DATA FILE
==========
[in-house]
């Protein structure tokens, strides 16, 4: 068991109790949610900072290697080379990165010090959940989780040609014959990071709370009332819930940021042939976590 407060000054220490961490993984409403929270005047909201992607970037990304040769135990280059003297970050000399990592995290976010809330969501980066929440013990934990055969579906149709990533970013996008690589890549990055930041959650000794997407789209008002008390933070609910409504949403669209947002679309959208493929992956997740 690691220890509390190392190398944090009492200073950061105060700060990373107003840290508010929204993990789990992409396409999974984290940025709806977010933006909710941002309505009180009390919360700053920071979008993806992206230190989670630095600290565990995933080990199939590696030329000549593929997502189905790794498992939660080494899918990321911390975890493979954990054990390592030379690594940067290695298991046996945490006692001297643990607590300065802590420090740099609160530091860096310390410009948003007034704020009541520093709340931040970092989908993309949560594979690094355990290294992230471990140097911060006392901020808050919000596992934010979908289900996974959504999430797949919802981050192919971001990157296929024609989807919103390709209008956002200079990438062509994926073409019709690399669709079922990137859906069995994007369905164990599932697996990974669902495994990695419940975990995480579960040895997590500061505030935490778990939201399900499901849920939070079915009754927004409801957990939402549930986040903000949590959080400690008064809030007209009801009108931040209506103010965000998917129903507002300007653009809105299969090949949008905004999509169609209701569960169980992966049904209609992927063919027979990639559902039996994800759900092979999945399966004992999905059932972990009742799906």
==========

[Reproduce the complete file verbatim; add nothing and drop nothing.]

[in-house]
């Protein structure tokens, strides 16, 4: 068991109790949610900072290697080379990165010090959940989780040609014959990071709370009332819930940021042939976590 407060000054220490961490993984409403929270005047909201992607970037990304040769135990280059003297970050000399990592995290976010809330969501980066929440013990934990055969579906149709990533970013996008690589890549990055930041959650000794997407789209008002008390933070609910409504949403669209947002679309959208493929992956997740 690691220890509390190392190398944090009492200073950061105060700060990373107003840290508010929204993990789990992409396409999974984290940025709806977010933006909710941002309505009180009390919360700053920071979008993806992206230190989670630095600290565990995933080990199939590696030329000549593929997502189905790794498992939660080494899918990321911390975890493979954990054990390592030379690594940067290695298991046996945490006692001297643990607590300065802590420090740099609160530091860096310390410009948003007034704020009541520093709340931040970092989908993309949560594979690094355990290294992230471990140097911060006392901020808050919000596992934010979908289900996974959504999430797949919802981050192919971001990157296929024609989807919103390709209008956002200079990438062509994926073409019709690399669709079922990137859906069995994007369905164990599932697996990974669902495994990695419940975990995480579960040895997590500061505030935490778990939201399900499901849920939070079915009754927004409801957990939402549930986040903000949590959080400690008064809030007209009801009108931040209506103010965000998917129903507002300007653009809105299969090949949008905004999509169609209701569960169980992966049904209609992927063919027979990639559902039996994800759900092979999945399966004992999905059932972990009742799906």